• Do properly socialize your dog.  If your dog is barking to get your attention, make sure he has sufficient time with you on a daily basis (petting, grooming, playing, exercising). Have the dog more involved with the family; dogs want to be with you and nuisance barkers are often frustrated at being left alone.
  • Give the dog lots of exercise; often nuisance barkers have pent-up energy they need to expend. (“A tired dog is a good dog!”) Walks should not only be considered "potty breaks."
  • Take the dog in for a thorough vet exam; sometimes dogs bark excessively if they are ill, in pain or suffering from parasites. Feed the dog, quality dog food; lesser quality foods can have added sugars, preservatives and colors that can make dogs hyperactive.
  • Take the dog to obedience classes; dogs that have learned to understand commands (“Quiet”) can be quieted more effectively.  This allows you and your dog to work together toward a common goal.
    • Then, when he begins to bark at a passerby, allow two or three barks, then say "quiet" and reward him immediately with a treat when he stops.
  • Keep your dog inside when you are unable to supervise him. Do try to keep your dog in the house as much as possible. Do feed a dog, which will be left out all night as late as possible so it will feel drowsy and may sleep longer through the night. Do Not leave your dog out in severely inclement weather. If your animal sleeps outside and simply won't stay quiet throughout the night, it might be best to bring the pet indoors.
  • To help fill the hours that you are not home, provide safe, interesting toys to keep your dog busy, such as toys filled with treats and food or busy-box toys. Rotating the toys will make them seem new and interesting.
  • Do Not kennel the dog next to a busy street or where it may feel the need to be constantly “on guard”.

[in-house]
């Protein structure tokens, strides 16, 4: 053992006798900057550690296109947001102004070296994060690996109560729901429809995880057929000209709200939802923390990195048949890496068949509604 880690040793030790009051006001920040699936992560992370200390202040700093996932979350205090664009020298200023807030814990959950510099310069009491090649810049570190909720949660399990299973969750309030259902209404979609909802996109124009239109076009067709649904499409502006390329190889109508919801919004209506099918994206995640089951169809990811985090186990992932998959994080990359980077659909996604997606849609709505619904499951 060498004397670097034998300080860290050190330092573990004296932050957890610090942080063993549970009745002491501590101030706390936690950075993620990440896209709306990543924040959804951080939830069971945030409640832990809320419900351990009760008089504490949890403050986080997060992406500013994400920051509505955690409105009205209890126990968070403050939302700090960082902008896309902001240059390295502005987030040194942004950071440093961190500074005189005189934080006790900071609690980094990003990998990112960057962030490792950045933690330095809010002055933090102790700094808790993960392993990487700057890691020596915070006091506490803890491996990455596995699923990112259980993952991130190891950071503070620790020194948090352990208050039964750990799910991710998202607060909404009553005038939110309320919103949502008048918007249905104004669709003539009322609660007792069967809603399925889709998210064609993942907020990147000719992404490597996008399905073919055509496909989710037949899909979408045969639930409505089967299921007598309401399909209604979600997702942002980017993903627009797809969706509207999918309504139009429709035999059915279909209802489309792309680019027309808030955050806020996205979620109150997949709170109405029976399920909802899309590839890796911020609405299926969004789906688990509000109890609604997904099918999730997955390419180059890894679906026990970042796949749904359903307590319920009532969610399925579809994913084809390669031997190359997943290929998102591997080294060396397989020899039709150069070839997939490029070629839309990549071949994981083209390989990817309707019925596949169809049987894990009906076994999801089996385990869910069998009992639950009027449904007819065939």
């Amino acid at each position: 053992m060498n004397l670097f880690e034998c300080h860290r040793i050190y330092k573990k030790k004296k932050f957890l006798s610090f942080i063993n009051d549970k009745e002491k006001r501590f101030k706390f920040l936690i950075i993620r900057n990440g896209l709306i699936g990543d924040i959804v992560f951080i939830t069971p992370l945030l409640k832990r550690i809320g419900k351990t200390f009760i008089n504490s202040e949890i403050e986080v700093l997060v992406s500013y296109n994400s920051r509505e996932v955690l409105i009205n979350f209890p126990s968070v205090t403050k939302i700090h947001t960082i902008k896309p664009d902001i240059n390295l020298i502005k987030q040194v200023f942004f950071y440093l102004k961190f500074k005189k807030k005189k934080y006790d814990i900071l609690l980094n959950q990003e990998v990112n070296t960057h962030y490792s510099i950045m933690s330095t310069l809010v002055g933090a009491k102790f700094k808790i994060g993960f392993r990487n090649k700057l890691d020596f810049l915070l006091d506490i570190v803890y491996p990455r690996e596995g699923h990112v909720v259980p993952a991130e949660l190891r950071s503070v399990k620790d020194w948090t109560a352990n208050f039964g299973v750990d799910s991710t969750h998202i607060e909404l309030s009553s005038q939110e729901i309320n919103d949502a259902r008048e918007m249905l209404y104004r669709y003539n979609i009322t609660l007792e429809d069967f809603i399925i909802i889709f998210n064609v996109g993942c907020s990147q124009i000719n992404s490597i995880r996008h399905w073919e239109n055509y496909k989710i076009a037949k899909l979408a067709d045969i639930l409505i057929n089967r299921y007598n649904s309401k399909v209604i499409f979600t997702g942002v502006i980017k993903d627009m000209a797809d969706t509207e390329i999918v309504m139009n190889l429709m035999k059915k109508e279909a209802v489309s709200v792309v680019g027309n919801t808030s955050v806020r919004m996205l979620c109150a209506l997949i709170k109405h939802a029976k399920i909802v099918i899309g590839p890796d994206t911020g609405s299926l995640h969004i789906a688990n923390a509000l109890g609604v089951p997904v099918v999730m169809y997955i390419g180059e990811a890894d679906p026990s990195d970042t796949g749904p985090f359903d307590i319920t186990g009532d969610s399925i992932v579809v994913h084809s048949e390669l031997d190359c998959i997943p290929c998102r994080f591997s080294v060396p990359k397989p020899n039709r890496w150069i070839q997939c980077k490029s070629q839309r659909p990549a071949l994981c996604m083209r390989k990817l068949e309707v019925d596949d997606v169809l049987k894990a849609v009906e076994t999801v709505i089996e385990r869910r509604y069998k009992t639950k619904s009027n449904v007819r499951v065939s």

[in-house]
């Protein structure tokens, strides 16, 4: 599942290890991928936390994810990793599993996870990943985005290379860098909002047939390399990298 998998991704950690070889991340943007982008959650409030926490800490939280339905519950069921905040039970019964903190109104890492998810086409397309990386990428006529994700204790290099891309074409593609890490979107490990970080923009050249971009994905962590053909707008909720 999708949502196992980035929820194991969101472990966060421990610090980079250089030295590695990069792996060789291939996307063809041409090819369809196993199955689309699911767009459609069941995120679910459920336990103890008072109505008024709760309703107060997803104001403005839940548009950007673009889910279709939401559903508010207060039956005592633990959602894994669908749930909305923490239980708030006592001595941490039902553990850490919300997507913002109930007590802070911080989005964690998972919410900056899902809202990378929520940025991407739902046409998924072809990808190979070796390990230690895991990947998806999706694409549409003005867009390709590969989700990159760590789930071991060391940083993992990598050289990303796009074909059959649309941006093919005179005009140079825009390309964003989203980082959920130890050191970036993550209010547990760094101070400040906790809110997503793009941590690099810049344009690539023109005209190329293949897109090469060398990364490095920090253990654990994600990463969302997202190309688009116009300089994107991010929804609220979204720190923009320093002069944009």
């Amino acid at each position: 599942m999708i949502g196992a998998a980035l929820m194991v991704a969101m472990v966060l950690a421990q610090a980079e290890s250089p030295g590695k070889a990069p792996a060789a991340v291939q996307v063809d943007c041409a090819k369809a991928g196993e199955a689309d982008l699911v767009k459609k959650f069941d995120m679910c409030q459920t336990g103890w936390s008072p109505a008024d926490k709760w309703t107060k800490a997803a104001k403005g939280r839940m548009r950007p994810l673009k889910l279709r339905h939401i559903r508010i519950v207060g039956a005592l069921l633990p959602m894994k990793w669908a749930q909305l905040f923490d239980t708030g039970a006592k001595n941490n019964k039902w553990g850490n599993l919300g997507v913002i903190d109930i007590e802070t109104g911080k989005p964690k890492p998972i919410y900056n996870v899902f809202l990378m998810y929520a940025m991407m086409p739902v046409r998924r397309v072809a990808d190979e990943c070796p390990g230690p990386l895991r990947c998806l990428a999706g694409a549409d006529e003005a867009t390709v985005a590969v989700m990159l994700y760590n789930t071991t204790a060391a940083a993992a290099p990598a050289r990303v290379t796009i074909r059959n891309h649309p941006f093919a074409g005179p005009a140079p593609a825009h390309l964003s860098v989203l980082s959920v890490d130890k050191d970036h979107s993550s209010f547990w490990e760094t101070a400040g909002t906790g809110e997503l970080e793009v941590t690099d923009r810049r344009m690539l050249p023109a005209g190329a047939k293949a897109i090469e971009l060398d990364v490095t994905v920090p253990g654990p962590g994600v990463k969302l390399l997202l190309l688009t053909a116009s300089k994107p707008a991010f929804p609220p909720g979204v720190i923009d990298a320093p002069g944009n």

• Instead place the dog where neighbors, traffic, and passersby will not bother it.
    • Move dog to other side of property away from the complaining neighbor, if possible.
  • When you have to leave your dog for extended periods of time, drop him off at a doggie day care center, hire a pet sitter or dog walker, or have a trusted friend or neighbor walk and play with him. This can make a world of difference.        
  • Do Not train your dog to bark to be let back in the house…Many barking complaints occur because the dog owner leaves, and the dog will continue to bark to be let back in the house until somebody gets home!
  • Do Not allow your dog to bark at neighbors. Do Not leave your dog out in a situation where there is no one to correct inappropriate barking. If you know that your dog has a tendency to bark at a neighbor, charge the fence, or engage in other inappropriate noise behaviors, FIX IT!
  • Do Not permit your dog to bark at wildlife. A dog that barks up the tree at every raccoon, squirrel or bird that crosses its yard will NOT endear itself to your neighbors.
  • Successful treatment for some cases may also require the use of medication (in conjunction with a behavior modification plan) prescribed by your veterinarian.
  • Block visual stimulation; building a solid board fence or enclosing the dog in a different part of the yard may reduce the visual triggers.
  • Sometimes, people do not know when to quit using a particular approach. They might keep doing the same thing for months, even though it is not working. If there is not improvement within three to five days, try a different technique.
  • There are plenty of suggestions online, training aids and options available to dog owners today.
  • Have your dog spayed or neutered to decrease territorial behavior; altered dogs are generally calmer and quieter than non-altered dogs. Support
  • If you are experiencing “nuisance barker” issues with your dog, please take the time and expend the effort to follow all of the above suggestions. Let your neighbors know that you are actively working to solve the problem. Be a responsible pet owner!